If there isn't enough observable matter within a given galaxy to account for the fact that it does not simply fall apart, then what explanation (other than Dark Matter) is there for its formation? Is it possible that the galaxies formed in place, at their relative positions within the Universe, rather than being part of the debris field of some enormous explosion (the Big Bang)? It seems worth considering. Of course, if we do consider it, we must then ask where all the matter did come from.
Indeed we do.
For some, this question is enough in itself to dismiss any argument against the Big Bang altogether. Yet, I must hold out that to the open-minded, considering this question is no less sensible than believing that all the matter in the Universe originated from a singularity.
Speculation like this leads to many valid questions, not the least of which being, "What about all the other supporting evidence for the Big Bang?" A fair question to be sure, but that's what we're doing here; we're attempting to see if another hypothesis matches that evidence as well, or even better. Maybe there isn't one, but maybe there is. So, let us state the question a little more clearly: If there was no Big Bang, where did all the matter in the Universe come from?
Let us begin by considering the Hubble Ultra Deep Field Image, which shows thousands of distant galaxies glowing faintly against a deep-black backdrop. Oddly, the image seems rather unremarkable until you realize that these aren't just any galaxies - they are the most distant galaxies we have been able to photograph to date. In fact, if you haven't looked into it, click on the link above to learn more - it is well worth the time.
The actual distance to the galaxies in this image is not entirely straightforward. Yes, it took 13.2 billion years for the light we are now receiving from them to reach us, but the Universe has been expanding all along too. What's more, that expansion has, as far as we can tell, been accelerating the whole time as well. So, rather than attempt to establish an actual distance (which would add only marginal value to our discussion anyway), let's settle on the fact that they are ancient, and that we have yet to glimpse anything farther away. Perhaps even more importantly with respect to this discussion, is that this photograph is believed by many to show the galaxies as they were when the entire Universe was less than one billion years old (about 800 million years). I happen, not to agree, but won't expound upon the reasons until later.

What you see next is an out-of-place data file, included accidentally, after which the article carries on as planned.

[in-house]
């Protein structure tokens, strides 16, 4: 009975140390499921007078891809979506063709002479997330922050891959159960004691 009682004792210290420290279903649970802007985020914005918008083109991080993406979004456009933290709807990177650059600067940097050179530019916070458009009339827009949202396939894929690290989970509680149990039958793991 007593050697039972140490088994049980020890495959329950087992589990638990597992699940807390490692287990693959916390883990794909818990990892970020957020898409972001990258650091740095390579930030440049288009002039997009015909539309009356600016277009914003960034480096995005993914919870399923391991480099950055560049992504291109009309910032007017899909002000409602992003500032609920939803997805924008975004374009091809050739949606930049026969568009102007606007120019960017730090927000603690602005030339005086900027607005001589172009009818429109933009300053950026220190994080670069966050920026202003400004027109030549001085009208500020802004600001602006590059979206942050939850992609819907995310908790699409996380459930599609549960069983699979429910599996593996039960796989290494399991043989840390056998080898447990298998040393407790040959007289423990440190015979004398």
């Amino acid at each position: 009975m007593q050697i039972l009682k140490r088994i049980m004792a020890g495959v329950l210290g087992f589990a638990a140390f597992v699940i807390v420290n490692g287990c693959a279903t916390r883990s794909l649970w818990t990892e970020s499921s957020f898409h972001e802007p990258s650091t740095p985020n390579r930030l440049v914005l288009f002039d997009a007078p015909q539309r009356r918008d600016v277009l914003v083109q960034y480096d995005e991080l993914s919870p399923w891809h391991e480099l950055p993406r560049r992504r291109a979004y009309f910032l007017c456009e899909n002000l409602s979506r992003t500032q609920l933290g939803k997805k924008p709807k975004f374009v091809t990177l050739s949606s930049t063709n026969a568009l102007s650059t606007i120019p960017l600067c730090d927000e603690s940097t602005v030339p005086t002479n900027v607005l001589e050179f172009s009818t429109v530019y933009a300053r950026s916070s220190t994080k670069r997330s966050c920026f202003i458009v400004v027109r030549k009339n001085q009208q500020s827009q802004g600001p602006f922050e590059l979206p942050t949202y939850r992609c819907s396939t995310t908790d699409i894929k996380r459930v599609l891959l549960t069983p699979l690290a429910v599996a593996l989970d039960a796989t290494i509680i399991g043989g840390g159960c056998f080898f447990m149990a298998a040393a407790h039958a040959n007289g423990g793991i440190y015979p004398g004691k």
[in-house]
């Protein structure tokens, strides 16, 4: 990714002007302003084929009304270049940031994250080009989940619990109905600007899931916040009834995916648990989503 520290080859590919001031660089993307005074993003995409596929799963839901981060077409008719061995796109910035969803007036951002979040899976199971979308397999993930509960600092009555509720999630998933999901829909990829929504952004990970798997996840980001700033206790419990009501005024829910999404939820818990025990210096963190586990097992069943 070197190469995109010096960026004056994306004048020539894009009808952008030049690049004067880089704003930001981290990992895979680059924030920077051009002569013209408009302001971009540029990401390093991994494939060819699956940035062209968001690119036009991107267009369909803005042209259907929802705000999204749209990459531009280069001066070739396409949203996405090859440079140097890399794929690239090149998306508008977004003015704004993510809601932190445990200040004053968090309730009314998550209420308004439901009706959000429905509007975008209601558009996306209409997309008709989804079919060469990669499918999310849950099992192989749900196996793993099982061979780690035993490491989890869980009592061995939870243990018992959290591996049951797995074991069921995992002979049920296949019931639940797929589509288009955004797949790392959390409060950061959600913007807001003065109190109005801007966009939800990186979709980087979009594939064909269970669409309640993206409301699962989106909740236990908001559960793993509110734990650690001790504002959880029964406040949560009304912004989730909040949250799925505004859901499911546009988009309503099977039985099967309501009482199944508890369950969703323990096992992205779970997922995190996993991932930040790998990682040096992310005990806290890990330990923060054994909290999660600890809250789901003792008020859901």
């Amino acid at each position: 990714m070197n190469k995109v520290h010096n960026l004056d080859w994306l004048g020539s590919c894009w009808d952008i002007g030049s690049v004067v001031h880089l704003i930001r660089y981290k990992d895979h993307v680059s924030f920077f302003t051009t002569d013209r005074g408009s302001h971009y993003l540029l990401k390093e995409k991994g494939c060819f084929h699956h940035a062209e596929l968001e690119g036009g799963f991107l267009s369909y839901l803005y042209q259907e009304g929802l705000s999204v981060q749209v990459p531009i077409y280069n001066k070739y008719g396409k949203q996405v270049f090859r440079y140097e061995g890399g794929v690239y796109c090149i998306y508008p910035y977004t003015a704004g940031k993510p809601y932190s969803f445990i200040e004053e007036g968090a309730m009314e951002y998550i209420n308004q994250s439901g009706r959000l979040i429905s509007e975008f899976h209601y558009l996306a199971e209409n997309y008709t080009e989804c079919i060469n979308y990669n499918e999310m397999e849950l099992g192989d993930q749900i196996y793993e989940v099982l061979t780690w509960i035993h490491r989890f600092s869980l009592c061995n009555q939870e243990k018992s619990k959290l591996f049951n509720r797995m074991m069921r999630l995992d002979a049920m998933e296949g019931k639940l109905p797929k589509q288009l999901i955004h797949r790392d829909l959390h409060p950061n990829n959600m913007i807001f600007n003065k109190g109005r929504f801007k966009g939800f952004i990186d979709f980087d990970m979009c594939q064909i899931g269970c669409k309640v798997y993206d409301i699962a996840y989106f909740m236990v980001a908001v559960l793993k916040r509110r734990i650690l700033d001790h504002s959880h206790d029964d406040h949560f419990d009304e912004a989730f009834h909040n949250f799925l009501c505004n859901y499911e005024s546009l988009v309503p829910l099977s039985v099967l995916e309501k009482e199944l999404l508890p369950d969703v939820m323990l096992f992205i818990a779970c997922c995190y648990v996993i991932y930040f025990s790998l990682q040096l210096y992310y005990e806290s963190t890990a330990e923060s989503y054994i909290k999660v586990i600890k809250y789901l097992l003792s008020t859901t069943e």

In light of this, a couple things immediately leap out. First, as expected, this image appears to contain hundreds of young galaxies - that is, galaxies with shapes, colors and sizes to indicate that they were indeed captured during the early years of their formation. No surprise there. But, there are also what appear to be very mature galaxies, such as, HUDF-JD2 and others in the same region. This is odd indeed. Why would galaxies from largely the same region, and such an early period in the history of the Universe differ so greatly?
One possibility is that the more mature galaxies aren't as far away as they seem. We are not able to know for sure as yet, but astronomers believe they are. There is also the possibility that these galaxies just happened to have a larger starting mass than their neighbors, which could have accelerated their formation, in which case they are not older, but only further developed. This actually strikes me as quite plausible too.
But, what if they are older? How could galaxies from what appears to be the same region of space be of such vastly different ages? Are they drifters, just passing through the neighborhood? The evidence seems to suggest otherwise. Their redshifts, for instance, suggest that they are native to the regions where they appear.
The only explanation for this phenomenon having any degree of elegance is that they formed in place, but at different times. The only difficulty with this otherwise simple solution is the Big Bang. If all of these galaxies, old and new, are products of the same Big Bang event, then we have a disconnect - since we would naturally and quite reasonably expect all of them to be about the same age. On the other hand, if the galaxies formed place (at their relative positions) as a result of some other cause, then the mystery becomes....less mysterious - we need only discover what triggered their formation. And, fortunately, this may not be a difficult puzzle to solve at all.